What does it mean to be a witness? The believers of today never saw Jesus’ face, neither did we hear his words firsthand. How can we be witness? To what?
The apostolic age is long gone. What we are left with today is called the “deposit of faith” in theological terms. It’s built upon what the disciples witnessed in the life, death and resurrection of Jesus. The deposit of faith has been passed on down the line in the lives of those who claim and proclaim the Gospel today. It’s who Jesus referred to when he said “Blessed are those who have not seen and yet believe”.
Those who call themselves Christians are judged by what they do with this deposit of faith, and in a sense, Christianity itself is judged by the quality of their testimony. How do you explain the inexplicable? Cue to an interesting podcast I recently heard about, Johnny Cash, country legend and incidentally, a witness to the Gospel. His life was a great illustration of the “deposit of faith” borne out in human flesh.
Johnny Cash was a man of contradictions and an unlikely Christian. His career had high highs and low lows. His family roots were dirt-poor sharecroppers of the rural south. His brother Jack died when Johnny was ten years old. Johnny Cash never gained the approval of his own father. He went to jail seven times, got addicted to drugs, quit drugs, was divorced and remarried along the way. He nearly went broke a few times and had to pawn his wife’s jewellery to pay the bills. He knew moments of extraordinary pain. Any close up of Johnny Cash’s face tells the story of a man haunted by the duality of flesh and spirit. Johnny Cash was the quintessential everyman.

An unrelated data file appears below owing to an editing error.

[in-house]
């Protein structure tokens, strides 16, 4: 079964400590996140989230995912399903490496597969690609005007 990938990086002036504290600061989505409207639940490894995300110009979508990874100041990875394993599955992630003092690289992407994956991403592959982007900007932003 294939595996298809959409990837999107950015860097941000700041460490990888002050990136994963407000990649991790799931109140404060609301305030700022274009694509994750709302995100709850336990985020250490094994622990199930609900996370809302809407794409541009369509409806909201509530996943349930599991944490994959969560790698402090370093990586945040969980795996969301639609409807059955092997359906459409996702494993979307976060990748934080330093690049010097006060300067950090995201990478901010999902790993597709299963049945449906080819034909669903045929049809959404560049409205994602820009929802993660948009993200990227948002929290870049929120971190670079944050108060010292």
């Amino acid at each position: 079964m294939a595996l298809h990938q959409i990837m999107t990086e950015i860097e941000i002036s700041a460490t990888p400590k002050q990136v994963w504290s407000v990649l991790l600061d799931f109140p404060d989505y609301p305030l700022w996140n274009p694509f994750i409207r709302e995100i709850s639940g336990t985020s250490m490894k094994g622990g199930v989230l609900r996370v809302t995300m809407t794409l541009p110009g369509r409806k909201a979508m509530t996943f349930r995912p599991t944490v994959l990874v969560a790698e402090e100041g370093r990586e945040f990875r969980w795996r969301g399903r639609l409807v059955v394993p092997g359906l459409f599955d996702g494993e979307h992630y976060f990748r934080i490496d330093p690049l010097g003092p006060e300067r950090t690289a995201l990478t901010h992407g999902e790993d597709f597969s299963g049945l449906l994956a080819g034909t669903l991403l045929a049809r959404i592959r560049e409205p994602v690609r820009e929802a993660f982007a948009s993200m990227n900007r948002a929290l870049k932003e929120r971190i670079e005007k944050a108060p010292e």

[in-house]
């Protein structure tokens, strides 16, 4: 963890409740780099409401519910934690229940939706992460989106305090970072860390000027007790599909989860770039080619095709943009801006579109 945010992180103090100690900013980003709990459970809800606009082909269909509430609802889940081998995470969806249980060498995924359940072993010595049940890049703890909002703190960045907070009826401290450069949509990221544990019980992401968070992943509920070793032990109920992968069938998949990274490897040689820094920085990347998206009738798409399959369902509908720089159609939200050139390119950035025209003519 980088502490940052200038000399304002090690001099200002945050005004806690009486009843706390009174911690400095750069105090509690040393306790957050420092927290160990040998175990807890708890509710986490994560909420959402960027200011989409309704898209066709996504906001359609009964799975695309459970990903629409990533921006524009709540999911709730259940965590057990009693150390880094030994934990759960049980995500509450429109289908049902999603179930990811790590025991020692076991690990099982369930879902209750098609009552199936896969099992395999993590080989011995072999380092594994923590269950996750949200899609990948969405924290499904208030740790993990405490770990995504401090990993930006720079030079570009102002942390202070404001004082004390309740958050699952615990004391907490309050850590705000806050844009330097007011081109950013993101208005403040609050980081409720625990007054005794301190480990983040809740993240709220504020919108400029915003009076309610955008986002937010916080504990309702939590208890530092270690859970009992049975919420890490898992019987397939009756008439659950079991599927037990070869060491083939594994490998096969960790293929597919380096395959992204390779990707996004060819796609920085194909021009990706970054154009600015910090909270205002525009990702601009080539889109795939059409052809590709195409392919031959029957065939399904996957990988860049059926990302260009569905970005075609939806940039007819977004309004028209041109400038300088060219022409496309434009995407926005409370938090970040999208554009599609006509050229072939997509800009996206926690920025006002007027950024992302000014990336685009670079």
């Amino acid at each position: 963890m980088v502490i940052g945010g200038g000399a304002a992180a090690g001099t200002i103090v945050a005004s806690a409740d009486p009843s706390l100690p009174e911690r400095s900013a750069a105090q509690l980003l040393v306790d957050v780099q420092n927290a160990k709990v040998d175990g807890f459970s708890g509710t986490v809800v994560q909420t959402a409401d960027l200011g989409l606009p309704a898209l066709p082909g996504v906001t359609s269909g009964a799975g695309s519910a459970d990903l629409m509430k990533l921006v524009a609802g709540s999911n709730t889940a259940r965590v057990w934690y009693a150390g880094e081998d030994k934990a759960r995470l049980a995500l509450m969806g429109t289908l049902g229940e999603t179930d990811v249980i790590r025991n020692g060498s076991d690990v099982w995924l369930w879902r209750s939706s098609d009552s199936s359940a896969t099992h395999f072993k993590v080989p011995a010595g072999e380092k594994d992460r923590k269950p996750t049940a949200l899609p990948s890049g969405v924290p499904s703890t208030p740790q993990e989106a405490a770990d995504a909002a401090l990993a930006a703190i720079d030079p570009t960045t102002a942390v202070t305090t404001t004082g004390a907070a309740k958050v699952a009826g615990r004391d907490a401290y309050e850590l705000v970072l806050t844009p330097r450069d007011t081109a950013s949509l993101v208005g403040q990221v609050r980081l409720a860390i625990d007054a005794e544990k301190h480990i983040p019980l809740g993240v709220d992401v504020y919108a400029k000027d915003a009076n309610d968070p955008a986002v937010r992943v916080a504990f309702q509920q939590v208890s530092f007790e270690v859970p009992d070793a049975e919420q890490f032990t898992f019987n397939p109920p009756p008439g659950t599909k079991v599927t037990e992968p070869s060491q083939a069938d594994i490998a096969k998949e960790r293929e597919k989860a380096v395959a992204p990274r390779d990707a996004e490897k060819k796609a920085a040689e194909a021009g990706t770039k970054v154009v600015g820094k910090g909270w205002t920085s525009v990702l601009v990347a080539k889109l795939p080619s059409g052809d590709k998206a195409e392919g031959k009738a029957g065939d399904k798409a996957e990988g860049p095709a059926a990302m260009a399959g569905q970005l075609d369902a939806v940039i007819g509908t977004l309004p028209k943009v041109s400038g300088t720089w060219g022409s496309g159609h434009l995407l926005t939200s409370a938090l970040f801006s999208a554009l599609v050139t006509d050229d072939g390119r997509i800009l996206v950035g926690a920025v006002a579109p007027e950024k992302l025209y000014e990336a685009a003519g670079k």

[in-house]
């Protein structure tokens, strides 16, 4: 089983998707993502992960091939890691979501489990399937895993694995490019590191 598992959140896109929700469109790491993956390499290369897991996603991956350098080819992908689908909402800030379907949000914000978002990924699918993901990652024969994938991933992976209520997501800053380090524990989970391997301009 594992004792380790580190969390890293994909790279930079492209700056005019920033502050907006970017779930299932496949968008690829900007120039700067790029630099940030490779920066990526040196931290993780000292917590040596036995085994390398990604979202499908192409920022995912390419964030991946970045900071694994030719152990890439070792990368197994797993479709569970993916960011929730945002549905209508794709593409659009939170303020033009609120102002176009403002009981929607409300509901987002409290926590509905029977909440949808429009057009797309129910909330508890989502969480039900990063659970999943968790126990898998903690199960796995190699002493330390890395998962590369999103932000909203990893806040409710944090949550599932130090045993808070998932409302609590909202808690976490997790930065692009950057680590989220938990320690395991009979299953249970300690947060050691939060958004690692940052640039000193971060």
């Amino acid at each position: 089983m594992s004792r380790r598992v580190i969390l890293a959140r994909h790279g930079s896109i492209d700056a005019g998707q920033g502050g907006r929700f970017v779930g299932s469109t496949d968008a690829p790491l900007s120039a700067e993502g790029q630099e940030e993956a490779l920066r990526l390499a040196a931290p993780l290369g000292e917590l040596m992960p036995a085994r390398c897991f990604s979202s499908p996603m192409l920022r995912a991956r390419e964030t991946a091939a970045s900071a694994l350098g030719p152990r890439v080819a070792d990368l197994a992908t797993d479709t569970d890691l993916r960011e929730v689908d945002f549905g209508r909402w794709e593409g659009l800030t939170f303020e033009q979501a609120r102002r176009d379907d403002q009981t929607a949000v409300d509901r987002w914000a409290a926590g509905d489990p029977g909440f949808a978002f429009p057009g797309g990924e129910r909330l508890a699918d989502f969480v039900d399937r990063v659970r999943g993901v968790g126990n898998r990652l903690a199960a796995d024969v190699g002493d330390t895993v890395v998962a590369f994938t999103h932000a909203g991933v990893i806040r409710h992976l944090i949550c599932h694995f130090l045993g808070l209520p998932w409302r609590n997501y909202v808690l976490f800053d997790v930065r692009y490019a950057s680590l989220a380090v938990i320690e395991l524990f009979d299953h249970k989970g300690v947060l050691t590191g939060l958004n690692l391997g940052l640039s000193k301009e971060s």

To be ordinary, and extraordinary at the same time was Cash’s true gift according to Bono. He was a living contradiction of humanity and faith. Going to lunch with Bono, Cash bowed his head and said, “Shall we pray?” When he was done, he looked up and winked, “Sure do miss the drugs.”
Whatever his earlier life had been, Johnny Cash ran like the prodigal son to the Gospel in middle age and beyond. He never looked back. Cash was re-baptized at the age of 39 in the Jordan River, and fully embraced his Christian faith, releasing a number of gospel albums, a gospel film, and authoring a book on the life of Paul the Apostle, entitled “The Man in White”.
Little known fact: Johnny Cash earned a degree in theology and was ordained as a minister. He was an ardent student of the Bible. One fishing companion noted that Johnny Cash kept a Bible in the trunk of his car and would read while fishing, even if he had company. Part of every day was devoted to Bible study.
Though Cash never had a chart hit past the1990’s, he still enjoyed a resurgence to his career. The ineffable Man in Black connected with the equally unquantifiable Generation X. He taped the bare bones American Recordings (1994) in his living room, accompanied only by his Martin Dreadnought guitar.
The album American IV featured the apocalyptic song, “The Man Comes Round” about the return and judgement of Jesus Christ. It also included an assessment of his own legacy with a re-release of the Nine Inch Nails song, “Hurt”. The lyrics are the statement of a fallible man.
“Everyone goes away in the end. You can have it all - my empire of dirt. I will let you down. I will make you hurt.”
Set against this bleak self assessment, words of a greater hope adorn Johnny Cash’s gravestone. “Let the words of my mouth, and the meditation of my heart, be acceptable in thy sight, O LORD, my strength, and my Redeemer” (Psalm 19:14).
The words of his mouth and the meditations of his heart do live on, and I am betting anyone who can sing along with “One Piece at a Time”, also knows that Johnny Cash was a Christian. It's the irony of the deposit of faith. Whether we live well, or clumsily with blunt humanity exposed, we confirm the death and resurrection of Jesus Christ with every day of our lives.